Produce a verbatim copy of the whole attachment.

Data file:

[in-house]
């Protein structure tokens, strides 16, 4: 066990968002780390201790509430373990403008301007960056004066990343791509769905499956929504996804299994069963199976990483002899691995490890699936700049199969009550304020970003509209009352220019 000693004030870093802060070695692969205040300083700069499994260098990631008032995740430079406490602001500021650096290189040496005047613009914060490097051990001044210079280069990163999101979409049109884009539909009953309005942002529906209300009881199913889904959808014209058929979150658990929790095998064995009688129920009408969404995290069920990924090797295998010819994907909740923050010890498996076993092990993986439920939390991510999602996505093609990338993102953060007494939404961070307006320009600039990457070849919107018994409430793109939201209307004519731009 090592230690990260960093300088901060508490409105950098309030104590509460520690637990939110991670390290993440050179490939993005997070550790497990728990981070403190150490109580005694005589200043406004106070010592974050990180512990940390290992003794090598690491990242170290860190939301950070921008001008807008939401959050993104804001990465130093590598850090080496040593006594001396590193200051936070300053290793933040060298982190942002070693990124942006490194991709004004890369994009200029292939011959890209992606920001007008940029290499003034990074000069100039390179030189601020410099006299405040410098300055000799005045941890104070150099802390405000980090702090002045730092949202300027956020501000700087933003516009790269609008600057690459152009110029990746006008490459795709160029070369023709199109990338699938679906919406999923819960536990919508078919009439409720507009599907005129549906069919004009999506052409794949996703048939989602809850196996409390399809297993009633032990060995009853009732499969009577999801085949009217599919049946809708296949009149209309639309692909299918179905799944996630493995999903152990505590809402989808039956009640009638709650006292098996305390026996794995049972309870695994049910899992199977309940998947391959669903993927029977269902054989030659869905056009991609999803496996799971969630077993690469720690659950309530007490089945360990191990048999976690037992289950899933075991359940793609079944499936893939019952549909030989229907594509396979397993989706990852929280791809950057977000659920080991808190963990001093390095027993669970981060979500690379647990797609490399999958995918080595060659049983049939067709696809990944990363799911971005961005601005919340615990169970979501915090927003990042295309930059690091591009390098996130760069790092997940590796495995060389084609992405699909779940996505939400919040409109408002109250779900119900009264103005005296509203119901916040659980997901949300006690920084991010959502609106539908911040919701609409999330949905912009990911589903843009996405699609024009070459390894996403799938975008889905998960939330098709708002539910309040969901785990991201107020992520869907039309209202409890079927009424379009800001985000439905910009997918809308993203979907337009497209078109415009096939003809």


[in-house]
């Protein structure tokens, strides 16, 4: 066990968002780390201790509430373990403008301007960056004066990343791509769905499956929504996804299994069963199976990483002899691995490890699936700049199969009550304020970003509209009352220019 000693004030870093802060070695692969205040300083700069499994260098990631008032995740430079406490602001500021650096290189040496005047613009914060490097051990001044210079280069990163999101979409049109884009539909009953309005942002529906209300009881199913889904959808014209058929979150658990929790095998064995009688129920009408969404995290069920990924090797295998010819994907909740923050010890498996076993092990993986439920939390991510999602996505093609990338993102953060007494939404961070307006320009600039990457070849919107018994409430793109939201209307004519731009 090592230690990260960093300088901060508490409105950098309030104590509460520690637990939110991670390290993440050179490939993005997070550790497990728990981070403190150490109580005694005589200043406004106070010592974050990180512990940390290992003794090598690491990242170290860190939301950070921008001008807008939401959050993104804001990465130093590598850090080496040593006594001396590193200051936070300053290793933040060298982190942002070693990124942006490194991709004004890369994009200029292939011959890209992606920001007008940029290499003034990074000069100039390179030189601020410099006299405040410098300055000799005045941890104070150099802390405000980090702090002045730092949202300027956020501000700087933003516009790269609008600057690459152009110029990746006008490459795709160029070369023709199109990338699938679906919406999923819960536990919508078919009439409720507009599907005129549906069919004009999506052409794949996703048939989602809850196996409390399809297993009633032990060995009853009732499969009577999801085949009217599919049946809708296949009149209309639309692909299918179905799944996630493995999903152990505590809402989808039956009640009638709650006292098996305390026996794995049972309870695994049910899992199977309940998947391959669903993927029977269902054989030659869905056009991609999803496996799971969630077993690469720690659950309530007490089945360990191990048999976690037992289950899933075991359940793609079944499936893939019952549909030989229907594509396979397993989706990852929280791809950057977000659920080991808190963990001093390095027993669970981060979500690379647990797609490399999958995918080595060659049983049939067709696809990944990363799911971005961005601005919340615990169970979501915090927003990042295309930059690091591009390098996130760069790092997940590796495995060389084609992405699909779940996505939400919040409109408002109250779900119900009264103005005296509203119901916040659980997901949300006690920084991010959502609106539908911040919701609409999330949905912009990911589903843009996405699609024009070459390894996403799938975008889905998960939330098709708002539910309040969901785990991201107020992520869907039309209202409890079927009424379009800001985000439905910009997918809308993203979907337009497209078109415009096939003809």